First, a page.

Without snow, what's the use of skis? The modern dance troupe Momix has a provocative answer. In "Skiva," two dancer-illusionists -- one male, the other female -- hover, bend, and sway sensually, using the leverage of the skis they're wearing (plus their taut abs) to make seemingly impossible moves. Intertwined ski tips and an embrace end the dance. Whew! No wonder the show is suggested for mature audiences. For sixteen years Momix and its director/head choreographer Moses Pendleton have been known for creating surrealistic images using props, light, shadow, humor, and the flexible human body. Momix's show consists of several works, each with a different theme. The group performs today through Sunday at the Kravis Center for the Performing Arts, 701 Okeechobee Blvd., West Palm Beach. Showtime is 8 p.m., with additional 2 p.m. matinees Saturday and Sunday. Tickets cost $32. Call 800-572-8471 or 561-832-7469.
While folks may not always agree with what Robert Hughes has to say about art, the Time magazine art critic and creator-host of the PBS documentary series American Visions has certainly earned the right to say it. Born in Australia in 1938, Hughes moved to the U.S. in 1970 and has been at Time for more than 25 years. His widely praised books include The Shock of the New (1981), The Culture of Complaint (1995), a collection of reviews titled Nothing If Not Critical (1990), and American Visions, the companion to his PBS series documenting the history of American art. Hughes spouts off about the state of modern art during an 8 p.m. talk today as part of the Critics Lecture Series conducted by the Art Museum at Florida International University. The lecture is in the Athenaeum building, Room 100, on FIU's University Park Campus (SW 107th Avenue and SW 8th Street, Miami). Admission is free. Call 305-348-2890.
If you had to break the piggy bank for that wall-sized Led Zeppelin poster back in the Seventies, prices at this weekend's International Vintage Poster Fair in Boca Raton will be a reality check. Considered "art" by some, the glorified advertisements by the likes of Warhol, Toulouse-Lautrec, and other prominent artists range in price from $50 to $75,000. As with most collectibles, the passage of time means pumped-up prices. And poster and handbill art has been collected since the turn of the century, when European art lovers realized that beautiful lithograph prints promoting everything from movies to political causes were not only art but slices of history. The fair runs today through Sunday at Florida Atlantic University's Live Oak Pavilion, 777 Glades Rd., Boca Raton. Admission for tonight's 5 to 9 p.m. preview is $20 (good for all three days). Regular hours are Saturday from 10 a.m. to 7 p.m. and Sunday from 11 a.m. to 5 p.m. Daily admission is $10 (two-day admission, $15). Call 561-997-0084.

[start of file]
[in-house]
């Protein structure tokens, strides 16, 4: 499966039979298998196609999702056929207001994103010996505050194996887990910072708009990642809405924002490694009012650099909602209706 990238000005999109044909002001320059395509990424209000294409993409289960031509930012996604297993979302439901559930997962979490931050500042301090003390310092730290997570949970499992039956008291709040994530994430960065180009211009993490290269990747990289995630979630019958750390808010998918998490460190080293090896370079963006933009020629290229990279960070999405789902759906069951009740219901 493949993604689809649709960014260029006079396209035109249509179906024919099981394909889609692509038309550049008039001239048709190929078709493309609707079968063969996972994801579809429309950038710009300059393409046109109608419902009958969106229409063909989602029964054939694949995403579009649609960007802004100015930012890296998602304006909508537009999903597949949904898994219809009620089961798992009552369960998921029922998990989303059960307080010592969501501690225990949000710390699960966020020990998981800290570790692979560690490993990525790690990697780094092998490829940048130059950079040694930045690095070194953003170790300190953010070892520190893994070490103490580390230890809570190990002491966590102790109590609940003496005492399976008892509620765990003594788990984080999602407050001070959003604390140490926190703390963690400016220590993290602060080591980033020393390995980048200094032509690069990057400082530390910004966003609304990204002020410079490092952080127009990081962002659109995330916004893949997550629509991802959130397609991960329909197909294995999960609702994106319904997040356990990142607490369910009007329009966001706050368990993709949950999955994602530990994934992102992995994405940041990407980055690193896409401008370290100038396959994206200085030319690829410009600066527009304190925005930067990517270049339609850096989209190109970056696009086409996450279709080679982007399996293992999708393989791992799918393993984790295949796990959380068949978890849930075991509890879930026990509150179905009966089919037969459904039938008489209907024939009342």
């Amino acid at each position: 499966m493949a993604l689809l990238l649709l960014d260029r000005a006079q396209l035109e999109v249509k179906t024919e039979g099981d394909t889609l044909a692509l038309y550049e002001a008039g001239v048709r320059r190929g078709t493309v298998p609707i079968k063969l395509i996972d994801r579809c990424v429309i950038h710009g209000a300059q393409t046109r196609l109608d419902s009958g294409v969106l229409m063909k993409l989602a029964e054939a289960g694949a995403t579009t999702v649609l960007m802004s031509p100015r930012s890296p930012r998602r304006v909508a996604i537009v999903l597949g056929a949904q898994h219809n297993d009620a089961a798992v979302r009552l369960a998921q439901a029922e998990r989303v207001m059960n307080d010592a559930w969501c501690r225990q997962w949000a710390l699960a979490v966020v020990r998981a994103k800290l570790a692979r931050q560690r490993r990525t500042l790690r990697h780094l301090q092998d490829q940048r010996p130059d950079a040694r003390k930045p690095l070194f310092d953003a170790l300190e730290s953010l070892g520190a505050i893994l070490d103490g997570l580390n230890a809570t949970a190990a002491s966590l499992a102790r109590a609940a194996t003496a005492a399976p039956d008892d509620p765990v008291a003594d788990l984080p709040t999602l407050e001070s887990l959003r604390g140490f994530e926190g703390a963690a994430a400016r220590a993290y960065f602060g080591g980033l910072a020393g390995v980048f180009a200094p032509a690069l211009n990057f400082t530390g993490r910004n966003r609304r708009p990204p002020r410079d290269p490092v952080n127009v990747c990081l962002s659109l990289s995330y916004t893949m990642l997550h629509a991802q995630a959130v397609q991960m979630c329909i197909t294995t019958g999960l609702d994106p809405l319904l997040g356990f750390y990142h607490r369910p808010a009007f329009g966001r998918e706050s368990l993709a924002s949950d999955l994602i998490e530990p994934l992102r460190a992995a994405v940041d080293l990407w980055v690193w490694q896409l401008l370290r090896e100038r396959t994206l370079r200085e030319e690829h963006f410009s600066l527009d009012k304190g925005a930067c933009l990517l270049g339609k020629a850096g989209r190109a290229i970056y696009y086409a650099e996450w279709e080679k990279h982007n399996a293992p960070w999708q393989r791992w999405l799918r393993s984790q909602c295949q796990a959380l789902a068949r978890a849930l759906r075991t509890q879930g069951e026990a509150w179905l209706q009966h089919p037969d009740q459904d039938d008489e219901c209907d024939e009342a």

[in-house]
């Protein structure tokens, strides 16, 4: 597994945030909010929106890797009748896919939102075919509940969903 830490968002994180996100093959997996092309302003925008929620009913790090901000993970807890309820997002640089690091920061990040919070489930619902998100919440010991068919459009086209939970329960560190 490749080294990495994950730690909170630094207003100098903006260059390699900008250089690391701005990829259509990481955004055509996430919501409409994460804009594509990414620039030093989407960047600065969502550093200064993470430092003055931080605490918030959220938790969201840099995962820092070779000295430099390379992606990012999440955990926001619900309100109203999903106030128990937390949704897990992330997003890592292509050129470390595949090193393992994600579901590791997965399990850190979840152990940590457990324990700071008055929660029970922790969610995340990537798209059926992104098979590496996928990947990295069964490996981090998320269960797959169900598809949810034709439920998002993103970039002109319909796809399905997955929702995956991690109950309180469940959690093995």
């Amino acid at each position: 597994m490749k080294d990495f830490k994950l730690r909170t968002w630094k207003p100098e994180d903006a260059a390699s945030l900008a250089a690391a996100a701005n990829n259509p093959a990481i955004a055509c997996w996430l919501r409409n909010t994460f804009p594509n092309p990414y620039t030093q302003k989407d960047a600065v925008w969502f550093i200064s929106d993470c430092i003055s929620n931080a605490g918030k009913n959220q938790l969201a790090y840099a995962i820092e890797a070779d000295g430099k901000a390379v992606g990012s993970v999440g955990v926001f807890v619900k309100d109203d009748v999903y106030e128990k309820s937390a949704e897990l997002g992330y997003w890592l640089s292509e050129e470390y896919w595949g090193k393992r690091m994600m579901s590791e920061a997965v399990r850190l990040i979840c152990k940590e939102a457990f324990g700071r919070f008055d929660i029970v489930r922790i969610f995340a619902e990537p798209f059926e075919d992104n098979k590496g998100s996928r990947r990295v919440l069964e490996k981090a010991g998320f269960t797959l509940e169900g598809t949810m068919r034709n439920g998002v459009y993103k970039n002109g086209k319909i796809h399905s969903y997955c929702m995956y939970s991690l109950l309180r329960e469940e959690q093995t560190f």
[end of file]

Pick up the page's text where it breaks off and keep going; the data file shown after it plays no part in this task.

They're a monkey delicacy, but hopefully kids won't be munching on the specimens they collect during Big on Bugs, the next installment of the twice-monthly SciArt Adventures series at the historic Bonnet House (900 N. Birch Rd., Fort Lauderdale). "The monkeys love the spittlebugs," Lisa Bova, the Bonnet House's education director says of the primates who roam the grounds of the historic mansion, which is open for tours and used for arts, entertainment, and educational events. During the SciArt program, children age seven to twelve will search the various habitats -- from manicured shrubbery to mangrove swamp -- for butterflies, spiders, water striders, dragonflies, the occasional cicada, and, of course, delicious spittlebugs. Back in the nature center lab, collections will be examined under the microscope, and junior entomologists will choose one bug to mount and take home. The session -- which runs from 10 a.m. to noon -- costs $10. Registration is required. Call 954-563-5393.
The musical group Ween is, well... eclectic. Consider the album titles The Live Brain Wedgie (1988) and Chocolate and Cheese (1994), which, in particular, reflects Ween's often perverse cross-pollination of musical styles. Delicious on their own, the songs as whole make for a strange-sounding combination. The "brothers" Ween -- Dean and Gene -- are actually just friends who formed the group in Pennsylvania in the late Eighties. Their latest release, The Mollusk (1997), keeps the genre-bending tradition alive. It opens with the campy, show-tune sound of "I'm Dancing in the Show Tonight", and indulges in art-rock dabbling ("The Golden Eel"), pop-rock balladry ("It's Gonna Be [Alright])", pop-polka ("Polka Dot Tail"), and sampled dog barks and burps ("Pink Eye [On My Leg]"). Ween plays tonight at Button South, 100 Ansin Blvd., Hallandale. Tickets cost $12. Doors open at 6 p.m. Call 954-454-3301.
There's history, and then there's history. Since 1995 David Zinman has been music director and conductor of the Tonhalle Orchestra Zurich, a group first formed in 1868 with just 33 musicians. The number today is 97, and the orchestra is considered one of Europe's most prestigious. Zinman, an American who has conducted the London Symphony Orchestra and numerous major U.S. orchestras, is joined on this tour by the talented virtuoso pianist Yefim Bronfman, a Russian-born Israeli emigre. The program includes Richard Wagner's "Prelude" and "Liebestod" from Tristan und Isolde, Prokofiev's Piano Concerto no. 3 in C, Op. 26, and Dvoraks Symphony no. 8 in G Major, Op. 88. The orchestra performs those selections today at the Broward Center for the Performing Arts (201 SW 5th Ave., Fort Lauderdale) and a slightly different repertoire Tuesday at the Miami-Dade County Auditorium (2901 W. Flagler St., Miami). Tickets range in cost from $20 to $70. Both shows take place at 8 p.m. Call 954-523-6116 or 305-532-3491.